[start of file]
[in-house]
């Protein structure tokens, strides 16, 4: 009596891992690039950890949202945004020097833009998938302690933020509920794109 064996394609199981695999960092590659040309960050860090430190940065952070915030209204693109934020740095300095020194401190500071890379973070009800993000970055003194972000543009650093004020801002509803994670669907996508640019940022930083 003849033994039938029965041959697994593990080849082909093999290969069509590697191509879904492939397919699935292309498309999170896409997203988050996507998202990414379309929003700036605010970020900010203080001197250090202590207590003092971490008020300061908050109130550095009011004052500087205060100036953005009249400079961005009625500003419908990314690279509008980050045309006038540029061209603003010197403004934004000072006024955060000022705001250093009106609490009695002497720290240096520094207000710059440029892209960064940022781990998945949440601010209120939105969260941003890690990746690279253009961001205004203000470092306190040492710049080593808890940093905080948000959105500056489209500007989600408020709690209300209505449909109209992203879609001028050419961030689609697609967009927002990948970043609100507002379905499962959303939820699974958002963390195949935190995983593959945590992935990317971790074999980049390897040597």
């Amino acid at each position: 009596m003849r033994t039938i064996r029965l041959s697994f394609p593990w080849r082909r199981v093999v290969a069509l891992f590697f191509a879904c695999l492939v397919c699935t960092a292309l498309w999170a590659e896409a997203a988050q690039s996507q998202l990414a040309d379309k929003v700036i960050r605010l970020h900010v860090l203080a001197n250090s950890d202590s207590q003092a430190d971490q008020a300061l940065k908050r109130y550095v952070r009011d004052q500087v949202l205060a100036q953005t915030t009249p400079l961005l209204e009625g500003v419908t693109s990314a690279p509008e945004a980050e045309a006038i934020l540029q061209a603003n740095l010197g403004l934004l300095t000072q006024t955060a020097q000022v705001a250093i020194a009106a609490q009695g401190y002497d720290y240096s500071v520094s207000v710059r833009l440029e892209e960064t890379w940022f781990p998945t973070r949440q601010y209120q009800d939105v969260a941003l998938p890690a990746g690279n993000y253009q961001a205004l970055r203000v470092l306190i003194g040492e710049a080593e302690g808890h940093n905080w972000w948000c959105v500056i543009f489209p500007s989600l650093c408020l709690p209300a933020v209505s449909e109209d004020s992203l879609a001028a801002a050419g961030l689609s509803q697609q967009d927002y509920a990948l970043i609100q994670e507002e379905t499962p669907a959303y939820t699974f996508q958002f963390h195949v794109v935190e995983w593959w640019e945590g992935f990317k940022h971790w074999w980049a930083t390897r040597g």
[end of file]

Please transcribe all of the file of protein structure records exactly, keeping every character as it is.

[in-house]
């Protein structure tokens, strides 16, 4: 009596891992690039950890949202945004020097833009998938302690933020509920794109 064996394609199981695999960092590659040309960050860090430190940065952070915030209204693109934020740095300095020194401190500071890379973070009800993000970055003194972000543009650093004020801002509803994670669907996508640019940022930083 003849033994039938029965041959697994593990080849082909093999290969069509590697191509879904492939397919699935292309498309999170896409997203988050996507998202990414379309929003700036605010970020900010203080001197250090202590207590003092971490008020300061908050109130550095009011004052500087205060100036953005009249400079961005009625500003419908990314690279509008980050045309006038540029061209603003010197403004934004000072006024955060000022705001250093009106609490009695002497720290240096520094207000710059440029892209960064940022781990998945949440601010209120939105969260941003890690990746690279253009961001205004203000470092306190040492710049080593808890940093905080948000959105500056489209500007989600408020709690209300209505449909109209992203879609001028050419961030689609697609967009927002990948970043609100507002379905499962959303939820699974958002963390195949935190995983593959945590992935990317971790074999980049390897040597």
């Amino acid at each position: 009596m003849r033994t039938i064996r029965l041959s697994f394609p593990w080849r082909r199981v093999v290969a069509l891992f590697f191509a879904c695999l492939v397919c699935t960092a292309l498309w999170a590659e896409a997203a988050q690039s996507q998202l990414a040309d379309k929003v700036i960050r605010l970020h900010v860090l203080a001197n250090s950890d202590s207590q003092a430190d971490q008020a300061l940065k908050r109130y550095v952070r009011d004052q500087v949202l205060a100036q953005t915030t009249p400079l961005l209204e009625g500003v419908t693109s990314a690279p509008e945004a980050e045309a006038i934020l540029q061209a603003n740095l010197g403004l934004l300095t000072q006024t955060a020097q000022v705001a250093i020194a009106a609490q009695g401190y002497d720290y240096s500071v520094s207000v710059r833009l440029e892209e960064t890379w940022f781990p998945t973070r949440q601010y209120q009800d939105v969260a941003l998938p890690a990746g690279n993000y253009q961001a205004l970055r203000v470092l306190i003194g040492e710049a080593e302690g808890h940093n905080w972000w948000c959105v500056i543009f489209p500007s989600l650093c408020l709690p209300a933020v209505s449909e109209d004020s992203l879609a001028a801002a050419g961030l689609s509803q697609q967009d927002y509920a990948l970043i609100q994670e507002e379905t499962p669907a959303y939820t699974f996508q958002f963390h195949v794109v935190e995983w593959w640019e945590g992935f990317k940022h971790w074999w980049a930083t390897r040597g």